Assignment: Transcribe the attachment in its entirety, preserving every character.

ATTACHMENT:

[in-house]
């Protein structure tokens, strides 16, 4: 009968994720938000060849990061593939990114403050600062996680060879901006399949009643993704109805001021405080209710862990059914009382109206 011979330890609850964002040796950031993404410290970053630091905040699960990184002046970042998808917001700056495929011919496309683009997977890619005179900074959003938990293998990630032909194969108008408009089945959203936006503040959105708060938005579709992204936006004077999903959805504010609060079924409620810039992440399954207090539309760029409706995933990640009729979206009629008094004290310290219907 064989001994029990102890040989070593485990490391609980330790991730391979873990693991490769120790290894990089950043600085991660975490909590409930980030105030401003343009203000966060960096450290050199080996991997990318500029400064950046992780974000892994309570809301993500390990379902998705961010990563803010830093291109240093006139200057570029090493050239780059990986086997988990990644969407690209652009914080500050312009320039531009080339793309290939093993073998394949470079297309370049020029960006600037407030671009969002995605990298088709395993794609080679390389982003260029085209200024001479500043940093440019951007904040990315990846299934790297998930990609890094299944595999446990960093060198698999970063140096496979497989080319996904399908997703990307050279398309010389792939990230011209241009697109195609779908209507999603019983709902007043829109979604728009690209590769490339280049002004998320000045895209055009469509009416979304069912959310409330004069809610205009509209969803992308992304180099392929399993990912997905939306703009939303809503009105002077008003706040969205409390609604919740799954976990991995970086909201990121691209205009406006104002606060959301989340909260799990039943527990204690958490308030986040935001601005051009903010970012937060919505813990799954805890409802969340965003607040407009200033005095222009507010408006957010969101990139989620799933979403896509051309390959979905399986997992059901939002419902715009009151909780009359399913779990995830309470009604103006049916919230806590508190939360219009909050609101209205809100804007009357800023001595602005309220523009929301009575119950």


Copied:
[in-house]
């Protein structure tokens, strides 16, 4: 009968994720938000060849990061593939990114403050600062996680060879901006399949009643993704109805001021405080209710862990059914009382109206 011979330890609850964002040796950031993404410290970053630091905040699960990184002046970042998808917001700056495929011919496309683009997977890619005179900074959003938990293998990630032909194969108008408009089945959203936006503040959105708060938005579709992204936006004077999903959805504010609060079924409620810039992440399954207090539309760029409706995933990640009729979206009629008094004290310290219907 064989001994029990102890040989070593485990490391609980330790991730391979873990693991490769120790290894990089950043600085991660975490909590409930980030105030401003343009203000966060960096450290050199080996991997990318500029400064950046992780974000892994309570809301993500390990379902998705961010990563803010830093291109240093006139200057570029090493050239780059990986086997988990990644969407690209652009914080500050312009320039531009080339793309290939093993073998394949470079297309370049020029960006600037407030671009969002995605990298088709395993794609080679390389982003260029085209200024001479500043940093440019951007904040990315990846299934790297998930990609890094299944595999446990960093060198698999970063140096496979497989080319996904399908997703990307050279398309010389792939990230011209241009697109195609779908209507999603019983709902007043829109979604728009690209590769490339280049002004998320000045895209055009469509009416979304069912959310409330004069809610205009509209969803992308992304180099392929399993990912997905939306703009939303809503009105002077008003706040969205409390609604919740799954976990991995970086909201990121691209205009406006104002606060959301989340909260799990039943527990204690958490308030986040935001601005051009903010970012937060919505813990799954805890409802969340965003607040407009200033005095222009507010408006957010969101990139989620799933979403896509051309390959979905399986997992059901939002419902715009009151909780009359399913779990995830309470009604103006049916919230806590508190939360219009909050609101209205809100804007009357800023001595602005309220523009929301009575119950």